Donald Trump brought me out last year to my college fraternity brothers, some of whom I hadn’t seen in 48 years. Trump, along with five local religious leaders, two retired judges, Colby King, the Internet, and the Blade.
It’s a story I want to share with you on this National Coming Out Day.
In June 2018, those religious leaders and retired judges sent a letter to the Alcoholic Beverage Control Board, requesting that we hold a Fact Finding Hearing to determine whether the owner of the Trump International Hotel was eligible for a liquor license. They cited section 301 of Title 25 of D.C. Municipal Regulations that a license holder must be of “good character.” They argued in their filing that Donald Trump was not.
The case made local and national news. On Saturday, July 27, 2018, Washington Post opinion page writer Colbert King wrote on the editorial page, “This is a case that the ABC Board cannot duck.”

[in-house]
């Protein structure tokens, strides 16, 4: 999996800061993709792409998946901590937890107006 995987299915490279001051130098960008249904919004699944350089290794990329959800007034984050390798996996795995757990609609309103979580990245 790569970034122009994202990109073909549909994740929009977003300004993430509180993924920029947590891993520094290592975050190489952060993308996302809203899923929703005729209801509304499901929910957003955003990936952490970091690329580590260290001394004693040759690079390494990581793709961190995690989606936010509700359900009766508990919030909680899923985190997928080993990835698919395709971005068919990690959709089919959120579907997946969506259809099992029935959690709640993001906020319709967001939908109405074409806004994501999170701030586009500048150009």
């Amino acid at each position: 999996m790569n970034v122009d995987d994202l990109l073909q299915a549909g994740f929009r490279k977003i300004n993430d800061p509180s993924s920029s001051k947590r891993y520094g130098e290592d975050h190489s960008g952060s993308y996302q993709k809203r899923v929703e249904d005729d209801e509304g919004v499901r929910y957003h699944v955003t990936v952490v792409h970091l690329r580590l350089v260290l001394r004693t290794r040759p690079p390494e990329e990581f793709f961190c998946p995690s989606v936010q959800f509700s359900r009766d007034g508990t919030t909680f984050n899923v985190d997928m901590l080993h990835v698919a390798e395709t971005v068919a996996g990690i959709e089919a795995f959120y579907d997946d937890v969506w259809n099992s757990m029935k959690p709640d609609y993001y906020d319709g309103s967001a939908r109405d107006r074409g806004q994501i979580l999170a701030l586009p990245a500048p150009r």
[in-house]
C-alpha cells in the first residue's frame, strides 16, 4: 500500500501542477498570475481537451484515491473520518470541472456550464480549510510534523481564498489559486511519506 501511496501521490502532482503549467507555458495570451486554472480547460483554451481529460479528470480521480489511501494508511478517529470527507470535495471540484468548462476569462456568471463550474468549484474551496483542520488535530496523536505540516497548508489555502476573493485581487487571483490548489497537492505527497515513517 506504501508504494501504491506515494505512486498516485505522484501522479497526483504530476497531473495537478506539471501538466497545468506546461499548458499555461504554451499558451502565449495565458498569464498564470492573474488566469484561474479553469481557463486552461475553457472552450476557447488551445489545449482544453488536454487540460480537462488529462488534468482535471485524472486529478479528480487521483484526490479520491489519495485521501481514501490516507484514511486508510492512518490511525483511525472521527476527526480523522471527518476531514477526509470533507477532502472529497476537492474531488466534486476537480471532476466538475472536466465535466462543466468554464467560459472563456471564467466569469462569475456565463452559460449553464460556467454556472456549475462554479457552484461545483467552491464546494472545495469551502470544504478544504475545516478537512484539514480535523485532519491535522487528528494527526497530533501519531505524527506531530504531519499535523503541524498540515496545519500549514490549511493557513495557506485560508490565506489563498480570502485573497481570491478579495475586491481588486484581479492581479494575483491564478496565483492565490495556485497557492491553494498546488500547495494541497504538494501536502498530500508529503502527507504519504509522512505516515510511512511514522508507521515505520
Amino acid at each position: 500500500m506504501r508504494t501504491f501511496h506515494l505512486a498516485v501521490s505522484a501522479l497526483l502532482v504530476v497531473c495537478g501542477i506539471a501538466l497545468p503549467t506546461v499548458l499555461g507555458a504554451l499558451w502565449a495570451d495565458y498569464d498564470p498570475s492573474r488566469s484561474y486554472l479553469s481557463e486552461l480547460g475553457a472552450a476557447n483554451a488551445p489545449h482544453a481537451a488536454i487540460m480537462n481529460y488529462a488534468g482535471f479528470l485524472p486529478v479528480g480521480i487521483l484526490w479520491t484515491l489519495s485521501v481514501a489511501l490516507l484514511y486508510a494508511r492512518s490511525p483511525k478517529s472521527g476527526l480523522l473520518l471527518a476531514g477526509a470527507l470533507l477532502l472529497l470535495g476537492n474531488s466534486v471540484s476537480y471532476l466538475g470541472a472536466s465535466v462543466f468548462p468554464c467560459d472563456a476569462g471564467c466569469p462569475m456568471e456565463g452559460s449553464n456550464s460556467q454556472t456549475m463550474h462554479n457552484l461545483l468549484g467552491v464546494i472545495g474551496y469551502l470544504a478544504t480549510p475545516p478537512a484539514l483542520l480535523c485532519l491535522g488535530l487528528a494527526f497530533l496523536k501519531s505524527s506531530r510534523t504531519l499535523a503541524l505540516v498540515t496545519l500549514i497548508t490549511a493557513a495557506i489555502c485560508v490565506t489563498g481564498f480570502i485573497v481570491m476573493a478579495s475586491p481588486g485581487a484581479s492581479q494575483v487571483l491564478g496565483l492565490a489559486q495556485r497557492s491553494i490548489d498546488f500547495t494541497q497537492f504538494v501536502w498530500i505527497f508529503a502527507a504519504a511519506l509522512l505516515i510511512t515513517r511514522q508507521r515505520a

King wrote that we had a responsibility to look into the president’s “lack of character,” and that that “the spotlight is now on members of the ABC Board.”
Just to make sure everyone knew he meant business, Colby published our names and brief biographies. Mine mentioned my career at ABC News and my tenure as an Advisory Neighborhood Commissioner.
I started getting e-mails at my D.C. government address: Trump is the devil. You are the devil. Leave him alone. Take away his license. Leaguer, Congratulations!
Leaguer was my pledge name when I pledged my college fraternity more than 50 years ago. Short for “little leaguer.” My fraternity big brother was more than six feet tall. I was much shorter and into athletics. So, to the brothers, I was then and still am “the leaguer.”